Understanding Eve I mean—to put it all on Satan might be a little unfair. Considering the fact that a woman has her own mind. Her own set of ribs. Her own eyes for examining both sides of a fig leaf. Nose for sensing fire in a single drop of rain. Her own lips for speaking when asked for directions. Brain for deciding left or right. A body bearing its own garden of lush fruits. And besides His, her own breath, coursing through each flared nostril. Own cravings: scratching at the surface of her earth brown rainbow skin. Own teeth perfect for chewing the fat with a serpent. Her own seeds planted in hidden places. Her own dark voices, caprices, coiling inside. Her own solutions to curing mass ignorance, climate change, pre-inflation theories, and doubling the learning capacity of children. Her own reasons for not eating the waxed skin of an apple. And, wouldn’t you say, her own ideas on how to get to the core.
Karen Kovacik, Professor of English at IUPUI, lives in Indianapolis and is the author of Metropolis Burning (Cleveland State, 2005), Beyond the Velvet Curtain (Kent State, 2005), and Nixon and I (Kent State, 1998). She also translated Distant Lands: An Anthology of Poets Who Don’t Exist by Polish poet Agnieszka Kuciak (White Pine, 2013) and is editor of the forthcoming anthology of Polish women poets, Scattering the Dark (White Pine, 2016). In 2012-14, she served as Indiana’s Poet Laureate.
Rothko in Warsaw 1 In the museum’s marble pool without water in the clotted nudes of your novice years colors cheap as shoe dye or lipstick I saw you before you were you then came a canvas from ’49 surface flat as the counter in a fabric shop if oak gave way to ochre and bolts of cotton pink, blue, white striped with red blurred at the selvage into light till the night of fugues claimed you and I could see my own death in sepia tunneling through purple full as a forest or the sky 2 I’m back in the world you erased rectangles of ATMs and logos KEBAB SONY KFC landscape of Warhol and Johns that rendered yours invisible You wanted an art of the ephemeral and chance Stalin demanded worker-giants along Marszałkowska but the soldier with granite fieldglasses who once reviewed May Day parades now spies on the whisky bar Pulp Fiction and the virginal teacher, sculpted skirt mid-calf, poses atop a plinth black and green with graffiti 3 “Silence,” you said, “is so accurate” The torn scroll of the Torah black on black unrolls into a future without God the Bund of Dvinsk gone all the burghers and revolutionaries tailors with black thread apothecaries with white pills the heavy bodies of storks burned in their nests 4 When a city is burned to the ground and we who live on feel like bolts of raw cloth when a spirit leaves the world and we feel her presence each time we sit down to tea when the self seems impossible to lift a litany of blanks the logic of grammar gone help us to parse this wall with long pink stripe green rack for beating rugs taxis smearing the leafy park with tan walnut doors of a church carved angels at each hinge for thine is the purple thy blue be done now and at the hour of our red amen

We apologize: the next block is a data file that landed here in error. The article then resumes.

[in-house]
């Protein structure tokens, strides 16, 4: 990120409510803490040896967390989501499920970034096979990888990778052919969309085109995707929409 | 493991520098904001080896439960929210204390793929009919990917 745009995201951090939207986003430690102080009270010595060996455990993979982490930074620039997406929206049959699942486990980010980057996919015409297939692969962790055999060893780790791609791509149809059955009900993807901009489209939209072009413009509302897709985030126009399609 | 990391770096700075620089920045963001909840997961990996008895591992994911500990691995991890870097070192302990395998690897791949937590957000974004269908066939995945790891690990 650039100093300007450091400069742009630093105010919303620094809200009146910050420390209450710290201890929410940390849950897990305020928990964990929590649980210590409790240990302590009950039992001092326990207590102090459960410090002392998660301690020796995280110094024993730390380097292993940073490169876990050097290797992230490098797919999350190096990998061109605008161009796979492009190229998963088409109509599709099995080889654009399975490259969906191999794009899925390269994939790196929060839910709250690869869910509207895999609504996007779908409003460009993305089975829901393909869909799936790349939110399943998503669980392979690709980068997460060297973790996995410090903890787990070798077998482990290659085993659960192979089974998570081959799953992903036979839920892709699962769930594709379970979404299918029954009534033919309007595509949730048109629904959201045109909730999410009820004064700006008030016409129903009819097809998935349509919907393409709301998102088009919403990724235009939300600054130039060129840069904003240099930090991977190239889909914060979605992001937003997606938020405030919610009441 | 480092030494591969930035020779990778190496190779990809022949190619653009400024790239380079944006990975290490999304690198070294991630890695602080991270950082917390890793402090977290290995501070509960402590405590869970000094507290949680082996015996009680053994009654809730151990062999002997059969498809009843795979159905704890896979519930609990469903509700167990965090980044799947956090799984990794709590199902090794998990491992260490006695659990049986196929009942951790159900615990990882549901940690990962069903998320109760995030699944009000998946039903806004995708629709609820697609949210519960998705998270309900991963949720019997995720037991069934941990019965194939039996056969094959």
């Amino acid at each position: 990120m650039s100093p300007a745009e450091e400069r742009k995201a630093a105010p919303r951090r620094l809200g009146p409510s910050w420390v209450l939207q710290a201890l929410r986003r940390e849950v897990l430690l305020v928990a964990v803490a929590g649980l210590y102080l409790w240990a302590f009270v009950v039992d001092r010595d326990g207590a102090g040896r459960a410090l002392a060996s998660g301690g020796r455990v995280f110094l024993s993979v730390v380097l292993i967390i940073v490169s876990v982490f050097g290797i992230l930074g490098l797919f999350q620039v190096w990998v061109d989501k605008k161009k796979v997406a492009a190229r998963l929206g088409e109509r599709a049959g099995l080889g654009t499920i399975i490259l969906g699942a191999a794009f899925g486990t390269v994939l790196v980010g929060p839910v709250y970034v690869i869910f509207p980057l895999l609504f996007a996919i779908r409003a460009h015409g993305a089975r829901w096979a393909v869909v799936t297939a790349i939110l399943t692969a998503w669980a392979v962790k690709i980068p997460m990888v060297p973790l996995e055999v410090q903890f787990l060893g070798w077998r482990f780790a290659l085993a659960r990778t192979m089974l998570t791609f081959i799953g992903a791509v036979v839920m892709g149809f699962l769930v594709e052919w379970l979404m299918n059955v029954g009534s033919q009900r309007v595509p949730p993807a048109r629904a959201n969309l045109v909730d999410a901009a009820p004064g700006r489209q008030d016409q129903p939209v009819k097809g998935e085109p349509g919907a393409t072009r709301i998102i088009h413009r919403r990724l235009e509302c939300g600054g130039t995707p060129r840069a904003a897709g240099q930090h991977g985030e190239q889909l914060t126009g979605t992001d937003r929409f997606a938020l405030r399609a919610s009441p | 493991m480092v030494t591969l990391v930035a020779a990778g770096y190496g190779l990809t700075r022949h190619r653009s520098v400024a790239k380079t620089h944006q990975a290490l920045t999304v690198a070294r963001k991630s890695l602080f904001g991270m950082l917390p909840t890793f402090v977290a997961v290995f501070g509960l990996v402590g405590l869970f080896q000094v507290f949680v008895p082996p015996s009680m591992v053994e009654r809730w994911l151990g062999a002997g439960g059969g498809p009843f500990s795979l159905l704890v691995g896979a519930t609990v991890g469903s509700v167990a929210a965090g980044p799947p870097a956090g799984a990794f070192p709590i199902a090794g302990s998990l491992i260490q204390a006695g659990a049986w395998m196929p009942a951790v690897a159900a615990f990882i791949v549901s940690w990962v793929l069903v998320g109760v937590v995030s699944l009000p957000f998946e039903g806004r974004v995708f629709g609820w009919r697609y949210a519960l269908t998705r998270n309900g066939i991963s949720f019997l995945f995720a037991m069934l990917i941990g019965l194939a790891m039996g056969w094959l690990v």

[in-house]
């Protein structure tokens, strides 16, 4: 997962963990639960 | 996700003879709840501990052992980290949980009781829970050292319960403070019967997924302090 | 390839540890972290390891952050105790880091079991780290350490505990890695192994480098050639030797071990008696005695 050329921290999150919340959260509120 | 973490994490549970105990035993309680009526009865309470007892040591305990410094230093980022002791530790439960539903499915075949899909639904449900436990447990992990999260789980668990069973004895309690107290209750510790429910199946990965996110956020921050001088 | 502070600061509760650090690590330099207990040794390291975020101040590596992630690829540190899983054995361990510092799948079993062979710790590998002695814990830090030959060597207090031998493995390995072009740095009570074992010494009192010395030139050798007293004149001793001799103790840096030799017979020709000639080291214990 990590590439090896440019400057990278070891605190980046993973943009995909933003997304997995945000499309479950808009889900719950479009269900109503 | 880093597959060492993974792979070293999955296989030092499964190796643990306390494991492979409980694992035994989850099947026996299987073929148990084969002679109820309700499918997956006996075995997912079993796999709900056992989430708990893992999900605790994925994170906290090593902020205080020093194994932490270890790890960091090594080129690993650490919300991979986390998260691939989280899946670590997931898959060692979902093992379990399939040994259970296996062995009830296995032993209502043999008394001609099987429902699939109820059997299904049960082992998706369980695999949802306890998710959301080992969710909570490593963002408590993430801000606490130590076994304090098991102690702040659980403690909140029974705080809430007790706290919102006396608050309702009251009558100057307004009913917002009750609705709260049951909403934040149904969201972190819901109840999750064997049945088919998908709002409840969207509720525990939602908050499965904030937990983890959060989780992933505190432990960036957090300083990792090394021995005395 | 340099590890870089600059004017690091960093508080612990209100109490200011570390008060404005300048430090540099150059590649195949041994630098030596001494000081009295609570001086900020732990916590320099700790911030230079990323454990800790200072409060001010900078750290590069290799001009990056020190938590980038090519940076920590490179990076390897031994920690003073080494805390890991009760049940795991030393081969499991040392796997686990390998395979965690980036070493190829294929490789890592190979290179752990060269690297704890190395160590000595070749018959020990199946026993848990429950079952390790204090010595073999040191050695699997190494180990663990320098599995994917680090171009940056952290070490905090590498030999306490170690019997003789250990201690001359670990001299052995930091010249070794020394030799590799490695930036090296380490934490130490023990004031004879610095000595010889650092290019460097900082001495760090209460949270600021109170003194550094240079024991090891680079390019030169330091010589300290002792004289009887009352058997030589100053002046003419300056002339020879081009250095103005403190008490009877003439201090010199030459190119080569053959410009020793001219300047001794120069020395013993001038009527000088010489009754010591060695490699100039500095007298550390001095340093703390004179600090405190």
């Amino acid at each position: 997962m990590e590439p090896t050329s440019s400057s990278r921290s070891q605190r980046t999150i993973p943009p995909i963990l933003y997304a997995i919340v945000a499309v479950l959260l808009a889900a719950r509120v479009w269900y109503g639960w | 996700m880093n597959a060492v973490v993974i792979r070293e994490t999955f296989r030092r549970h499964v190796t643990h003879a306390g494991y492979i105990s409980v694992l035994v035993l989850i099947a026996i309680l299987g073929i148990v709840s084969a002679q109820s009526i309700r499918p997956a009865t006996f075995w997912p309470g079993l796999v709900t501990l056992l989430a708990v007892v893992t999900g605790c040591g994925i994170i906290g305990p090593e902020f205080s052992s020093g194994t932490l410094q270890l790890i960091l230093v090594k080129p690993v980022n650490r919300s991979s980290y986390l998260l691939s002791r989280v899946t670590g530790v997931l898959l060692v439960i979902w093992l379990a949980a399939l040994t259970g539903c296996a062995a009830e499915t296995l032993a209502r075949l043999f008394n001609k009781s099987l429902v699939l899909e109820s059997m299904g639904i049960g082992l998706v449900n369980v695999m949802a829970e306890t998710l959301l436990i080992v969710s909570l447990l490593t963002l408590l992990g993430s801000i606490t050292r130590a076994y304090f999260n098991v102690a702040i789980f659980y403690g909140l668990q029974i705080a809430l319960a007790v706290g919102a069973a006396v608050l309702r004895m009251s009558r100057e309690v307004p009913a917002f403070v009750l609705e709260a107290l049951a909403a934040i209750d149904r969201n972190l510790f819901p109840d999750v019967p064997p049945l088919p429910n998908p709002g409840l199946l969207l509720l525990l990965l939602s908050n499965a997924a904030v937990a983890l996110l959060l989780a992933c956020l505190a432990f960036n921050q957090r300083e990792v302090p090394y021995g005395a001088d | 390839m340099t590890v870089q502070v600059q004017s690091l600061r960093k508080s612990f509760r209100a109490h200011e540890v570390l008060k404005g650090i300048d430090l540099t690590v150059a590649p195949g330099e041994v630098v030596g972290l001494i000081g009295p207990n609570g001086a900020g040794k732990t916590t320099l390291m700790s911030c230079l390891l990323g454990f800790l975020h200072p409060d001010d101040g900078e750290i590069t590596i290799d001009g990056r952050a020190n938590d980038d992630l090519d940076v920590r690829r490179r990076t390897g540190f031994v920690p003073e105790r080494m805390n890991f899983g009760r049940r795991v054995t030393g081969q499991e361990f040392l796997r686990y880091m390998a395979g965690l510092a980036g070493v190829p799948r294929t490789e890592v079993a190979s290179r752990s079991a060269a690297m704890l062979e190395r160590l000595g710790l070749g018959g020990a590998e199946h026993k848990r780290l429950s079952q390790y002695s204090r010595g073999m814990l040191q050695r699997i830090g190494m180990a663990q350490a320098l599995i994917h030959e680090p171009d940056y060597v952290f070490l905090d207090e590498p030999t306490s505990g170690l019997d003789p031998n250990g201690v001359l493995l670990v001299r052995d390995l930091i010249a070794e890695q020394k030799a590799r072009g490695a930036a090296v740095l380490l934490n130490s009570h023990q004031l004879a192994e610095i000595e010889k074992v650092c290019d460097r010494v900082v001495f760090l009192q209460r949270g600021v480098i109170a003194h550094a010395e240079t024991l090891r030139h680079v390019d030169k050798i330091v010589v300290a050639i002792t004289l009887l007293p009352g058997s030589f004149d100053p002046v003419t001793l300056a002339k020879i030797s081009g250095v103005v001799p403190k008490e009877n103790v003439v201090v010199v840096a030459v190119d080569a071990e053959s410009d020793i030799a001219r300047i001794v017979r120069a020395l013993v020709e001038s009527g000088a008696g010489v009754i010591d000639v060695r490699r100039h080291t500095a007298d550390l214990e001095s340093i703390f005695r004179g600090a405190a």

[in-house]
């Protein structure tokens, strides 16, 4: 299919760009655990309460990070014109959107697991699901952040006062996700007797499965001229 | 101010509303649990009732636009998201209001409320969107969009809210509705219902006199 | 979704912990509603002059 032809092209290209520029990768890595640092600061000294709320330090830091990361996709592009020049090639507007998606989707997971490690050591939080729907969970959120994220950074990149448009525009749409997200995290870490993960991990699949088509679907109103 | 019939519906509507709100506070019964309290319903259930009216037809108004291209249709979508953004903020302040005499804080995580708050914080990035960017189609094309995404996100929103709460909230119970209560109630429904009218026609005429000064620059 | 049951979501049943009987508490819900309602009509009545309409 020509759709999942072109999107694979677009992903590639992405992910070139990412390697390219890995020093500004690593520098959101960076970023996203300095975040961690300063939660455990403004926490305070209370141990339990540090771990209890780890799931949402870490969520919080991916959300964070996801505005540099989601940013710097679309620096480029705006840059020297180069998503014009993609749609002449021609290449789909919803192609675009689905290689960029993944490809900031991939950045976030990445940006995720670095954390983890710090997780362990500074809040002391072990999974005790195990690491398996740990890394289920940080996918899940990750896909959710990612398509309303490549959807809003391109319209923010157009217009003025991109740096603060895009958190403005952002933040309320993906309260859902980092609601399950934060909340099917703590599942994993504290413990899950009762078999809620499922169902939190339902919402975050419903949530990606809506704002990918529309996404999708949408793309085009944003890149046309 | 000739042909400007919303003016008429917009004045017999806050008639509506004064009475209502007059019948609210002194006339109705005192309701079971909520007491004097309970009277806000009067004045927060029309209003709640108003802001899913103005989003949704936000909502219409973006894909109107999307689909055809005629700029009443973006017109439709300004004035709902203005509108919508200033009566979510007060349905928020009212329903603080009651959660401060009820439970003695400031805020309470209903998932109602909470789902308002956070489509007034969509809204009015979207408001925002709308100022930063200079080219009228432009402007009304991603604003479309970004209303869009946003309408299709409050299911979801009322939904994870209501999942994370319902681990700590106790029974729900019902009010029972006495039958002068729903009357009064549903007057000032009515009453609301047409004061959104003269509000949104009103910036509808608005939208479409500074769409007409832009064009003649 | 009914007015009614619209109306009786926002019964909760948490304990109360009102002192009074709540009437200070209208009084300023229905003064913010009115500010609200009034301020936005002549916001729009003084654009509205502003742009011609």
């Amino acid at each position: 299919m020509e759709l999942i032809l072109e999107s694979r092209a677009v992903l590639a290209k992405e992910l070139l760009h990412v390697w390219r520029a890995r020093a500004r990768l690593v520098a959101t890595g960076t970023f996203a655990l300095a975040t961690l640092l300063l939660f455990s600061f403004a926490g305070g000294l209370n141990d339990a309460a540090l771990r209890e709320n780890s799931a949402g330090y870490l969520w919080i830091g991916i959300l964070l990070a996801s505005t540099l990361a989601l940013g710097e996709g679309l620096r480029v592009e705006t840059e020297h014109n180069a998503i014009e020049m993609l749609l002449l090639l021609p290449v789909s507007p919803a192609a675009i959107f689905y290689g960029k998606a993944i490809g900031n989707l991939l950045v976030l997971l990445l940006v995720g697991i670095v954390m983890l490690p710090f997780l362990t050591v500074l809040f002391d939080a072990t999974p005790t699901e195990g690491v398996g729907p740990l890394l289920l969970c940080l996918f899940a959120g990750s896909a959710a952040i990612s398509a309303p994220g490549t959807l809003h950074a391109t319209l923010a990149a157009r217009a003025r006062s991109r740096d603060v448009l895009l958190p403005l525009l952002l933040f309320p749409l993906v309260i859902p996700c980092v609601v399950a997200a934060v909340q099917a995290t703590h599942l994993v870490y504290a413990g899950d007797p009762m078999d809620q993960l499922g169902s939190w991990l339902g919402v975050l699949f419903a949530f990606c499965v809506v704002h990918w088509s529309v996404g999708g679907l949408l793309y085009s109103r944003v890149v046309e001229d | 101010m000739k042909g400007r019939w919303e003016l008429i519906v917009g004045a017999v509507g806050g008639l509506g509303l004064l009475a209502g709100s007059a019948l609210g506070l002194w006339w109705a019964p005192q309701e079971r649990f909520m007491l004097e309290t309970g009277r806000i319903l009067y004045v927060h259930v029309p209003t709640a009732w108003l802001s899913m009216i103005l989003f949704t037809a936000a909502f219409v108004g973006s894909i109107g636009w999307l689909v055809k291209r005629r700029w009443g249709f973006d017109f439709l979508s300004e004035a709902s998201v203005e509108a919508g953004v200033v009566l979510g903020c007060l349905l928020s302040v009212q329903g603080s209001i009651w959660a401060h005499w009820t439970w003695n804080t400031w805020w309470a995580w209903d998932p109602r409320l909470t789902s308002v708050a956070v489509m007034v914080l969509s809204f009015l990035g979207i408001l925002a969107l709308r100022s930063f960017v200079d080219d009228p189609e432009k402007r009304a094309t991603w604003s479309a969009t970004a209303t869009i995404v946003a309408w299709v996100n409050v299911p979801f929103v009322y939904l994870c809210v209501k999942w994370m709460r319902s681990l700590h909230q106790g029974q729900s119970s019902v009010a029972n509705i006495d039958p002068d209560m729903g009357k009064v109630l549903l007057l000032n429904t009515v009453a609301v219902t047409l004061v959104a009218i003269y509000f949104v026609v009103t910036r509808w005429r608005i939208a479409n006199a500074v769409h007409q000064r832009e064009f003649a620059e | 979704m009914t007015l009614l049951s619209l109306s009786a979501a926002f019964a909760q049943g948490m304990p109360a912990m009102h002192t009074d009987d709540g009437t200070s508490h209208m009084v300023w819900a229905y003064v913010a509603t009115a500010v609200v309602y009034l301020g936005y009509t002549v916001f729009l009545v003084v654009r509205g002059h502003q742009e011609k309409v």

Nancy Chen Long works in Indiana University’s Research Technologies Division and lives in Morgantown. She is the author of Clouds as Inkblots for the War Prone (Red Bird Chapbooks, 2013). She has recent and forthcoming work in Bat City Review, DIAGRAM, Pleiades, Superstition Review, and elsewhere. A collection of her work has been a finalist most recently in the Autumn House Press Poetry Prize, Prairie Schooner Book Prize, Trio House Press Trio Award, and Pleaides Press Editor’s Prize.
River is a Verb When Home is Stopgap Home in a dust bowl. I plunge both hands in, sieve sand through my fingers sifting for rock. Confucius, sitting at the kitchen table, sips gunpowder tea. Tsk tsk. He pats my hand like a father of philosophy. Time flows away like the water in the river, he says. He knows it’s not the water—it’s the dust that throws me. I once read a river never rests. Or maybe it was when one’s home is a river running dry, each moment is spent bleeding into the next. Whatever I read has not helped. Now all of my time is spent sanding every rock until there is nothing left but dust. It’s risky to run a river dry. The full moon might fit inside. And then where would you be? In a river bowl with a mouth full of moon dust. But Confucius does not judge me. He knows where the water pools, promises we’ll visit someday. In my dreams, I make a home out of mud from a bog near the mouth of a river. I am rivered and succulent in my dreams, work the humus with my whole body. In my gardens, sundews and pitcher plants flourish. Dust is never an option. I have no need to hide.
Alessandra Lynch teaches at Butler University. She is the author of Sails the Wind Left Behind (Alice James, 2002), It was a terrible cloud at twilight (Pleiades/LSU, 2008) and Daylily Called It a Dangerous Moment (Alice James, forthcoming). Her poems will appear soon in The Laurel Review, Massachusetts Review, and Michigan Quarterly Review. She is the recipient of a grant from the Indianapolis Arts Council and is a poet-curator for StreamLines, an Indianapolis Waterways Project.